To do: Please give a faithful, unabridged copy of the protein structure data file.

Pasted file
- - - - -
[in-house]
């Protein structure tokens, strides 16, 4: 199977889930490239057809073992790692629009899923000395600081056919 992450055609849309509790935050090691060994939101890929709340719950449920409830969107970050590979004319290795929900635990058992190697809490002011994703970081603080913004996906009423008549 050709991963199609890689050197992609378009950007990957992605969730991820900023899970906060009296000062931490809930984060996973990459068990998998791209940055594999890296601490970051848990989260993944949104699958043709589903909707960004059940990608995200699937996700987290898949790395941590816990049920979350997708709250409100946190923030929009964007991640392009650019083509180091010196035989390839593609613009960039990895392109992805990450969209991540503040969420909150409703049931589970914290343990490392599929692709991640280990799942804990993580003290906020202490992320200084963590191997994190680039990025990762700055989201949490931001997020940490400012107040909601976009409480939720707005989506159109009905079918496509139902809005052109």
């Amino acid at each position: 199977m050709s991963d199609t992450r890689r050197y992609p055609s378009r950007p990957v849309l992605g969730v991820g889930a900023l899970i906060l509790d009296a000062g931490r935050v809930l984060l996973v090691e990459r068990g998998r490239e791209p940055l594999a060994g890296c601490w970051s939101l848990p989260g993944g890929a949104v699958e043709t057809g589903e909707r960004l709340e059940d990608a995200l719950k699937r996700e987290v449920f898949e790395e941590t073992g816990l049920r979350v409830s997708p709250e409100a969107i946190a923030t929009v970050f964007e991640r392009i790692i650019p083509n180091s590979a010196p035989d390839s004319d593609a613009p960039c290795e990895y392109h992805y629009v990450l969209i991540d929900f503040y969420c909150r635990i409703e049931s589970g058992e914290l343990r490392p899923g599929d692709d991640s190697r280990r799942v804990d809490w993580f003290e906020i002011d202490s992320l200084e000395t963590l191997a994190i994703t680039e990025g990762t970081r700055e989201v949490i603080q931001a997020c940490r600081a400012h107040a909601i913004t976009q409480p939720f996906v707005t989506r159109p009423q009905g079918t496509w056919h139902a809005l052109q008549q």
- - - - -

[in-house]
């Protein structure tokens, strides 16, 4: 199977889930490239057809073992790692629009899923000395600081056919 992450055609849309509790935050090691060994939101890929709340719950449920409830969107970050590979004319290795929900635990058992190697809490002011994703970081603080913004996906009423008549 050709991963199609890689050197992609378009950007990957992605969730991820900023899970906060009296000062931490809930984060996973990459068990998998791209940055594999890296601490970051848990989260993944949104699958043709589903909707960004059940990608995200699937996700987290898949790395941590816990049920979350997708709250409100946190923030929009964007991640392009650019083509180091010196035989390839593609613009960039990895392109992805990450969209991540503040969420909150409703049931589970914290343990490392599929692709991640280990799942804990993580003290906020202490992320200084963590191997994190680039990025990762700055989201949490931001997020940490400012107040909601976009409480939720707005989506159109009905079918496509139902809005052109």
């Amino acid at each position: 199977m050709s991963d199609t992450r890689r050197y992609p055609s378009r950007p990957v849309l992605g969730v991820g889930a900023l899970i906060l509790d009296a000062g931490r935050v809930l984060l996973v090691e990459r068990g998998r490239e791209p940055l594999a060994g890296c601490w970051s939101l848990p989260g993944g890929a949104v699958e043709t057809g589903e909707r960004l709340e059940d990608a995200l719950k699937r996700e987290v449920f898949e790395e941590t073992g816990l049920r979350v409830s997708p709250e409100a969107i946190a923030t929009v970050f964007e991640r392009i790692i650019p083509n180091s590979a010196p035989d390839s004319d593609a613009p960039c290795e990895y392109h992805y629009v990450l969209i991540d929900f503040y969420c909150r635990i409703e049931s589970g058992e914290l343990r490392p899923g599929d692709d991640s190697r280990r799942v804990d809490w993580f003290e906020i002011d202490s992320l200084e000395t963590l191997a994190i994703t680039e990025g990762t970081r700055e989201v949490i603080q931001a997020c940490r600081a400012h107040a909601i913004t976009q409480p939720f996906v707005t989506r159109p009423q009905g079918t496509w056919h139902a809005l052109q008549q």